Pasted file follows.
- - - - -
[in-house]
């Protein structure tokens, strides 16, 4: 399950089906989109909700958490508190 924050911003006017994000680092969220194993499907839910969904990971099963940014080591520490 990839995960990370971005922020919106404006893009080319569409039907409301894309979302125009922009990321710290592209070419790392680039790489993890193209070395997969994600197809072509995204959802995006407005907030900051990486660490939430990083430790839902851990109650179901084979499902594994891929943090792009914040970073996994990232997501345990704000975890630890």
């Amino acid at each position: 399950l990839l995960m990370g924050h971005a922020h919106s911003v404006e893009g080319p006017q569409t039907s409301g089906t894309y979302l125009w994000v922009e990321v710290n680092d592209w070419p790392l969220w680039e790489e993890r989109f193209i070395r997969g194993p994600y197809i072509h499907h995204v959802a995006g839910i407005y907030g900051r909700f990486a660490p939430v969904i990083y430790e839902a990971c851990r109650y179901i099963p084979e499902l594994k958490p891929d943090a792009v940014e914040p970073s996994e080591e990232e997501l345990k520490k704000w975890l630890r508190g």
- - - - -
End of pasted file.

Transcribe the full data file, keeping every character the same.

[in-house]
């Protein structure tokens, strides 16, 4: 399950089906989109909700958490508190 924050911003006017994000680092969220194993499907839910969904990971099963940014080591520490 990839995960990370971005922020919106404006893009080319569409039907409301894309979302125009922009990321710290592209070419790392680039790489993890193209070395997969994600197809072509995204959802995006407005907030900051990486660490939430990083430790839902851990109650179901084979499902594994891929943090792009914040970073996994990232997501345990704000975890630890």
């Amino acid at each position: 399950l990839l995960m990370g924050h971005a922020h919106s911003v404006e893009g080319p006017q569409t039907s409301g089906t894309y979302l125009w994000v922009e990321v710290n680092d592209w070419p790392l969220w680039e790489e993890r989109f193209i070395r997969g194993p994600y197809i072509h499907h995204v959802a995006g839910i407005y907030g900051r909700f990486a660490p939430v969904i990083y430790e839902a990971c851990r109650y179901i099963p084979e499902l594994k958490p891929d943090a792009v940014e914040p970073s996994e080591e990232e997501l345990k520490k704000w975890l630890r508190g």